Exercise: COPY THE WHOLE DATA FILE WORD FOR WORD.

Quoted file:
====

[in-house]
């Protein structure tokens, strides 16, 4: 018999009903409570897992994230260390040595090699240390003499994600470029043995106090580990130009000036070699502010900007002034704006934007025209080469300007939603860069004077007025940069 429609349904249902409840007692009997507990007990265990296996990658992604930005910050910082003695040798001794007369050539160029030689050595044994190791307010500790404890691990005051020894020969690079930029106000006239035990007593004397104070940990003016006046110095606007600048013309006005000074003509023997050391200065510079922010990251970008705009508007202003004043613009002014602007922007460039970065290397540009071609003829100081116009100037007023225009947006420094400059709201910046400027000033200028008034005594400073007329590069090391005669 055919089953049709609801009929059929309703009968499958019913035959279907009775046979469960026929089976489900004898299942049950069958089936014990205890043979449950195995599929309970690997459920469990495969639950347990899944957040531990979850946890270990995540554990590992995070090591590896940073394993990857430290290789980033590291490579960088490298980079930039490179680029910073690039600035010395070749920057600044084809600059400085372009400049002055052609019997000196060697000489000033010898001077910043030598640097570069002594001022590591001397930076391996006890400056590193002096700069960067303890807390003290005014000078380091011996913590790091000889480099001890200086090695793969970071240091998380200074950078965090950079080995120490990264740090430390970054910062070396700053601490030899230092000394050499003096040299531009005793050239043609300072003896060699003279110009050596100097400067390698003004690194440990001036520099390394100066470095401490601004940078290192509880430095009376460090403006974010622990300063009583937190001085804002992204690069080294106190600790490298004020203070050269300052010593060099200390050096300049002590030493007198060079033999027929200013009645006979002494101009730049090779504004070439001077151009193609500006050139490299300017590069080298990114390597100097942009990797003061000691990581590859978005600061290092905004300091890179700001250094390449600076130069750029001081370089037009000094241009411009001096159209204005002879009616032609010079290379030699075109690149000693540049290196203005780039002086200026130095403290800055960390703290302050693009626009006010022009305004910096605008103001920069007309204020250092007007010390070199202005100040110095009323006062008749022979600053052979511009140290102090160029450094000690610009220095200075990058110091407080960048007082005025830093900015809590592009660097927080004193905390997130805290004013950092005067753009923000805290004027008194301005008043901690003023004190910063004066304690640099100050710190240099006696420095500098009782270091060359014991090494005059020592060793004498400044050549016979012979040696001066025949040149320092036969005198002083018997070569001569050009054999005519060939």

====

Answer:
[in-house]
């Protein structure tokens, strides 16, 4: 018999009903409570897992994230260390040595090699240390003499994600470029043995106090580990130009000036070699502010900007002034704006934007025209080469300007939603860069004077007025940069 429609349904249902409840007692009997507990007990265990296996990658992604930005910050910082003695040798001794007369050539160029030689050595044994190791307010500790404890691990005051020894020969690079930029106000006239035990007593004397104070940990003016006046110095606007600048013309006005000074003509023997050391200065510079922010990251970008705009508007202003004043613009002014602007922007460039970065290397540009071609003829100081116009100037007023225009947006420094400059709201910046400027000033200028008034005594400073007329590069090391005669 055919089953049709609801009929059929309703009968499958019913035959279907009775046979469960026929089976489900004898299942049950069958089936014990205890043979449950195995599929309970690997459920469990495969639950347990899944957040531990979850946890270990995540554990590992995070090591590896940073394993990857430290290789980033590291490579960088490298980079930039490179680029910073690039600035010395070749920057600044084809600059400085372009400049002055052609019997000196060697000489000033010898001077910043030598640097570069002594001022590591001397930076391996006890400056590193002096700069960067303890807390003290005014000078380091011996913590790091000889480099001890200086090695793969970071240091998380200074950078965090950079080995120490990264740090430390970054910062070396700053601490030899230092000394050499003096040299531009005793050239043609300072003896060699003279110009050596100097400067390698003004690194440990001036520099390394100066470095401490601004940078290192509880430095009376460090403006974010622990300063009583937190001085804002992204690069080294106190600790490298004020203070050269300052010593060099200390050096300049002590030493007198060079033999027929200013009645006979002494101009730049090779504004070439001077151009193609500006050139490299300017590069080298990114390597100097942009990797003061000691990581590859978005600061290092905004300091890179700001250094390449600076130069750029001081370089037009000094241009411009001096159209204005002879009616032609010079290379030699075109690149000693540049290196203005780039002086200026130095403290800055960390703290302050693009626009006010022009305004910096605008103001920069007309204020250092007007010390070199202005100040110095009323006062008749022979600053052979511009140290102090160029450094000690610009220095200075990058110091407080960048007082005025830093900015809590592009660097927080004193905390997130805290004013950092005067753009923000805290004027008194301005008043901690003023004190910063004066304690640099100050710190240099006696420095500098009782270091060359014991090494005059020592060793004498400044050549016979012979040696001066025949040149320092036969005198002083018997070569001569050009054999005519060939």